You climb up and climb down and do it all again. That’s how it goes to get to the five falls. The trek is an adventure in and of itself. When night came, the breeze of the trees soothed us into a deep sleep, but not before gazing at what seemed like an infinite stars-paved street.

We woke up super early to hit Havasu Falls, Navajo Falls, and Fifty Foot Falls. The morning sun shone over the blue and green turquoise water. We’d decided to depart that day since our kids were missing us, and we would spend two days getting home. So after spending time at the majestic can’t-belive-it-is-real Havasu Falls, we packed and started our 10-mile hike out.

Everything was going perfectly until all of a sudden, I felt a sharp, excruciating pain in the middle of my left foot. Every step I took afterward felt like agony. There was no point in going back to the camp because we were already halfway to the village. Nevertheless, I proudly boast that I walked more than a mile with a hurt foot. It took me a little more than an hour, and when I saw the village entrance, I wanted to jump into happiness. However, jumping with one foot is rather hard, so I just smiled with joy. My husband, who had gone ahead to get help, took me to the clinic. The doctor said there was nothing they could do.  So, I bought crutches and went to the hotel. I needed to find a room before night. There was no way I could hike up 8 miles to the top and then to our car or walk the two miles back to the campsite. My mouth fell open when the receptionist told us it was $400 the night. Are you kidding me?! I took my crutches and walked out. 

The helicopter only carries tourists out on Tuesdays and Thursdays. The rest of the days, it carries the villagers out. Since it was a Wednesday, they refused to fly me out. It was cruel if you ask me. We had two choices, either sleep on the sidewalk or hike back to the camp, which would be painful and take me forever. Keep in mind that I am hiking on crutches carrying a 50-pound backpack. The tourism office ladies should have seen the concern on our faces because they offered to ride us back to the camp and told us they would find someone to take me out of the canyon on a horse.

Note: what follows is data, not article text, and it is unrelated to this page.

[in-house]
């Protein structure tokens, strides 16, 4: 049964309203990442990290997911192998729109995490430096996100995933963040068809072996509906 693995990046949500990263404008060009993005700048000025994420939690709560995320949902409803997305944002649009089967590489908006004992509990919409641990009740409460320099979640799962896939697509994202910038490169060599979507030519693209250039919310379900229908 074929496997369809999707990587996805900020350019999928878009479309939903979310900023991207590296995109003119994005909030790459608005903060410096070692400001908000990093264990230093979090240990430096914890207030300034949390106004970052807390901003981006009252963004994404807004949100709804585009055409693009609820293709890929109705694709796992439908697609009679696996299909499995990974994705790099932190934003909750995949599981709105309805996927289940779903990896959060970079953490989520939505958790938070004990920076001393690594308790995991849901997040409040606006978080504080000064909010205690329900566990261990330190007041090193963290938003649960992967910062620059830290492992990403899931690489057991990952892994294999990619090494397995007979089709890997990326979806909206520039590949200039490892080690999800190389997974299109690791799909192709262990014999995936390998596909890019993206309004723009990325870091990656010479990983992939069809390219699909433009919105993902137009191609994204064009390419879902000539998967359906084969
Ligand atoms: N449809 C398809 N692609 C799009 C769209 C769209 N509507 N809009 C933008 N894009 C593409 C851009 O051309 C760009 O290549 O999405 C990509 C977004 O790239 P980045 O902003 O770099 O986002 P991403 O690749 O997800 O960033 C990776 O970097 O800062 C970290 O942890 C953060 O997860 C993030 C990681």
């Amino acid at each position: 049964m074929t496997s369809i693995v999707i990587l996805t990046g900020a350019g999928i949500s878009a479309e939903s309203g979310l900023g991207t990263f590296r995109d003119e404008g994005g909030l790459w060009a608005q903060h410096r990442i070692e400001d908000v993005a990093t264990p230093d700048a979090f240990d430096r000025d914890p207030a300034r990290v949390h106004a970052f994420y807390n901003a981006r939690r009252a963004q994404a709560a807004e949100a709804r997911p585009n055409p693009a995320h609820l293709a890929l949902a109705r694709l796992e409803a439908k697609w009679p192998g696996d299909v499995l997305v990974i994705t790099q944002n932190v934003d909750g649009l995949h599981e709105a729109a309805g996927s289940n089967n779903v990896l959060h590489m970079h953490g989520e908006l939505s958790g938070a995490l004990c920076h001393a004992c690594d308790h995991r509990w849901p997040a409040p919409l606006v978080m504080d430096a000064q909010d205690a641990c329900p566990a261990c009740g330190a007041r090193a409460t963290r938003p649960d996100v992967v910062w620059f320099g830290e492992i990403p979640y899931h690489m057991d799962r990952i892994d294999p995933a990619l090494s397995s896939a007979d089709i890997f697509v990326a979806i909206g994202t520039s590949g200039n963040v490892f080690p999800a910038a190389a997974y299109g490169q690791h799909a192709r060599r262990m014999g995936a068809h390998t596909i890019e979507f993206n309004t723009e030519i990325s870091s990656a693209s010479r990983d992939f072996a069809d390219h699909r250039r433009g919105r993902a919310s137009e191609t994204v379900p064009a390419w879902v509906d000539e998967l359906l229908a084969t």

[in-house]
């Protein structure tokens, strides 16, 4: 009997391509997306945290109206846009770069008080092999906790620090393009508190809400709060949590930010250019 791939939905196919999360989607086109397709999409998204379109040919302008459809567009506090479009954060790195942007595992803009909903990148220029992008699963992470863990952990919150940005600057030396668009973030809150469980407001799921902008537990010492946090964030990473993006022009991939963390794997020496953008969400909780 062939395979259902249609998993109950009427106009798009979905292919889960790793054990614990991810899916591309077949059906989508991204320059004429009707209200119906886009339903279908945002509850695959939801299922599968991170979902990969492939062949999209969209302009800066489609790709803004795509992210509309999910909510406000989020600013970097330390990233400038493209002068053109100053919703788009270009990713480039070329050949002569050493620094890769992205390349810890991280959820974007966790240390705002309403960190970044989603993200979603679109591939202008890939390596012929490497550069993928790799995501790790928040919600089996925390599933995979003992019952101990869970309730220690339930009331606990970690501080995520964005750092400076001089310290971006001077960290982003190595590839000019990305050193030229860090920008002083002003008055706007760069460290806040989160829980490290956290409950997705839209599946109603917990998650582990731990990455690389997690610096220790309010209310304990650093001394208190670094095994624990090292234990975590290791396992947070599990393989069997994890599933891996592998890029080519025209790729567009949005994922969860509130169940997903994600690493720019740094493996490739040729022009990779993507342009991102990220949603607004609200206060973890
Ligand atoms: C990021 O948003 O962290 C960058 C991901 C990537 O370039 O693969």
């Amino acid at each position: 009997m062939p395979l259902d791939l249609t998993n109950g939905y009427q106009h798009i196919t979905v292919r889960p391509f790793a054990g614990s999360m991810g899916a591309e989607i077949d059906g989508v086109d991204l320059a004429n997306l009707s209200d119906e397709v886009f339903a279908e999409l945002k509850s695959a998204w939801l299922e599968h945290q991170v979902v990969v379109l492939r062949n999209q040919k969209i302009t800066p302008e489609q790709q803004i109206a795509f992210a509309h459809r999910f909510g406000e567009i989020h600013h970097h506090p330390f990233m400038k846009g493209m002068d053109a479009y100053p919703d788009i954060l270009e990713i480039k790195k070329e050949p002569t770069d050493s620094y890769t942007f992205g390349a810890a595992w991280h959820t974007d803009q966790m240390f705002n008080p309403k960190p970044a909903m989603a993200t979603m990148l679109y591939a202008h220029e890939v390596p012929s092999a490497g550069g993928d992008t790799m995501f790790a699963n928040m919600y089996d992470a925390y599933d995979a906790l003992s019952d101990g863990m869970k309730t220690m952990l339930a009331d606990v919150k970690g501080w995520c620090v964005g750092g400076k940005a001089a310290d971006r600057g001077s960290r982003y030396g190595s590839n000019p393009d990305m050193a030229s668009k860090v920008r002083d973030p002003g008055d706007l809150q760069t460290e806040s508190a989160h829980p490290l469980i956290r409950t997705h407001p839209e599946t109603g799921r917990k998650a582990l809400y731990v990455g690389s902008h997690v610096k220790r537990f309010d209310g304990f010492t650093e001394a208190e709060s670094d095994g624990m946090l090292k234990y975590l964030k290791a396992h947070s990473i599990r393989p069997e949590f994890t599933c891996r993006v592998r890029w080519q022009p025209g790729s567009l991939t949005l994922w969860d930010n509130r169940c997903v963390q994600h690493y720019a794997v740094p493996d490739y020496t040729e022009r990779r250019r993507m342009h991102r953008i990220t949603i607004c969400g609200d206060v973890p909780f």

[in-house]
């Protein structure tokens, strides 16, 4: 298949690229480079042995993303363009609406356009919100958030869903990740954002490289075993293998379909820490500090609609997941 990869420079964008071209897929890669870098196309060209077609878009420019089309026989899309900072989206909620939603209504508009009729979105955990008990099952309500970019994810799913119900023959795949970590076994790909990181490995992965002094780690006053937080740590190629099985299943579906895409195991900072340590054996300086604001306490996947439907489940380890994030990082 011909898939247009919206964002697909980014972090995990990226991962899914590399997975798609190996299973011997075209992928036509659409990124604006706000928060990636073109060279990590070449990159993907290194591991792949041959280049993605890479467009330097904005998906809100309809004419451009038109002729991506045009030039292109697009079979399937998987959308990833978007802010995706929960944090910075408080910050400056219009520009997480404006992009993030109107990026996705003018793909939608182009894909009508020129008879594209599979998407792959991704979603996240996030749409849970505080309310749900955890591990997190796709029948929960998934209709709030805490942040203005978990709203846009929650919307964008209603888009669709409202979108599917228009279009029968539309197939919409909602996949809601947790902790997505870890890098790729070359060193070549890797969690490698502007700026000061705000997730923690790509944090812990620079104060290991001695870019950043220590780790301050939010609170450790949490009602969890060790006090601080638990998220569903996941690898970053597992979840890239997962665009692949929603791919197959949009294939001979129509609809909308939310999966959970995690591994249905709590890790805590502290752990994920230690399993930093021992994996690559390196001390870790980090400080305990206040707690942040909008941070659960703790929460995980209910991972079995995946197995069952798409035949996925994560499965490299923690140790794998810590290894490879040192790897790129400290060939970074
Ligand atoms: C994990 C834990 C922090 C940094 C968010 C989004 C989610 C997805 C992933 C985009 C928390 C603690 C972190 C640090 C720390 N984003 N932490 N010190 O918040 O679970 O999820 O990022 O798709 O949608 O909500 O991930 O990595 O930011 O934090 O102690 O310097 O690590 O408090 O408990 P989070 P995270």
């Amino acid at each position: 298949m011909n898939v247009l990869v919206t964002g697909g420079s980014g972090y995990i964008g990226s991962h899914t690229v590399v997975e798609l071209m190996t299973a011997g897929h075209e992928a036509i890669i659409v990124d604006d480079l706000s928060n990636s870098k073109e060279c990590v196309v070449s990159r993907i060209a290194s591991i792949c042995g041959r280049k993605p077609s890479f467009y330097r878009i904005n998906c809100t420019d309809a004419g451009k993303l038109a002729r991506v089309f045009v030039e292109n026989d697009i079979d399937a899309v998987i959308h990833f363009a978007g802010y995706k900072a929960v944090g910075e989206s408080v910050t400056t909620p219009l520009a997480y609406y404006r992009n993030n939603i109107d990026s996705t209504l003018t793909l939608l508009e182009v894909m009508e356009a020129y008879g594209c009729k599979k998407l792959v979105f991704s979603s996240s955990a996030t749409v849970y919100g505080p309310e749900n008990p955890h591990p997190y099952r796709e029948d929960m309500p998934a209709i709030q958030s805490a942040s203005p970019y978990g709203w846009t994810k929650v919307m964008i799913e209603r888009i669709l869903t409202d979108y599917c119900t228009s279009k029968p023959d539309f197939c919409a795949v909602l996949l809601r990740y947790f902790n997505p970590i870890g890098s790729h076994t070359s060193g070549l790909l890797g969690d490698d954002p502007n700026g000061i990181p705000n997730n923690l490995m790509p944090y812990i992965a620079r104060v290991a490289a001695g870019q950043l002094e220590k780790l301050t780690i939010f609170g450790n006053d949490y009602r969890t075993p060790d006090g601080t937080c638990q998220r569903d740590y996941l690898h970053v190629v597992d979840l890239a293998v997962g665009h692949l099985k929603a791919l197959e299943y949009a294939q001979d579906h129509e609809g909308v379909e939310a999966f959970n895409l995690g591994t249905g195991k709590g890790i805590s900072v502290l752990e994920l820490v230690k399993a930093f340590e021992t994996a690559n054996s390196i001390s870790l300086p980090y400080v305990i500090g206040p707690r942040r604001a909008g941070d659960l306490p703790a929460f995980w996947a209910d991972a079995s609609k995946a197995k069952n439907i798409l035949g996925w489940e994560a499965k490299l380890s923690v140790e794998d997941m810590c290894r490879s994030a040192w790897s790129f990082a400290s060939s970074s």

Night came, Brett made dinner, and despite it all, I felt intense peace as intense as the pain in my foot. I felt happy and fulfilled.

The next morning things got exhilarating. At around 7:00 am, a guy picked me up and put me on a brown horse and my backpack on another horse. His horses, approximately five, would carry the tourists’ bags up to Hualapai Hilltop. It would take about three hours. He tied all the horses with the same rope to keep them close to each other. I said bye to my husband. He had to hike out. From there, the real adventure began. 

Around 20 minutes later, the adventure turned dangerous, thrilling, nerve-racking, daring, and unforgettable. A herd of wild horses ran through scaring all the horses and mine. He jumped, kicked, and moved violently. It almost sent me onto the ground face-first. It happened again later. A big black horse trying to avoid the wild ones, slammed his heavy body against my injured foot. I felt nauseous with pain. But I held onto the reins and tried not to scream to avoid more commotion. My heart was racing and my foot pounding.

 After riding for a couple of hours, one of the horses got spooked by something and scared the rest. They were tied to the one the guide was riding. As we were on a narrow high rocky trail, he untied them to avoid them falling into the abyss. They ran away, and mine ran at a full gallop. He gained speed at every stride. He galloped down hillIs and up hills. I looked like a horsewoman, so hikers enthusiastically waved hello, not realizing I was terrified and had no control of the horse. It took me seconds, which seemed years, to realize that to avoid my skull getting cracked on the ground, I had to manage my fear and control my horse. My memory took me back to when one of my aunts rode her black horse through a steep mountain with my 10-year-old hands holding onto her waist. She took the rein like a goddess and showed the horse who was the boss. Whenever I controlled my fear, I felt invincible, unstoppable, and on top of the world. Whenever fear controlled me, I almost fell several times and yelled at the hikers, “Move away, I can’t control the horse!” They jumped away from the road looking at the fear plastered on my face.

My body jumped up and down and the crutches bounced on the horse’s sides, but he wouldn’t stop his race. Even though my hands were frantically shaking, I hold onto the handle as if my life literally depended on it. The wind was blowing so hard, and the pounding of the hooves and my heart were so loud I couldn’t hear anything else. I used my injured foot to hit hard on him while yelling, “Oh, oh,” like my grandfather used to do when riding his horses in the meadow. There was a moment when the horse’s right hoof was half in the trail and half in the air—just inches from the precipice. I dared to look down and saw what my deathbed would be. Luckily, my horse manically raced up the switchbacks, and I finally got to Hualapai Hilltop. I walked to my car in an injured foot and shaking legs.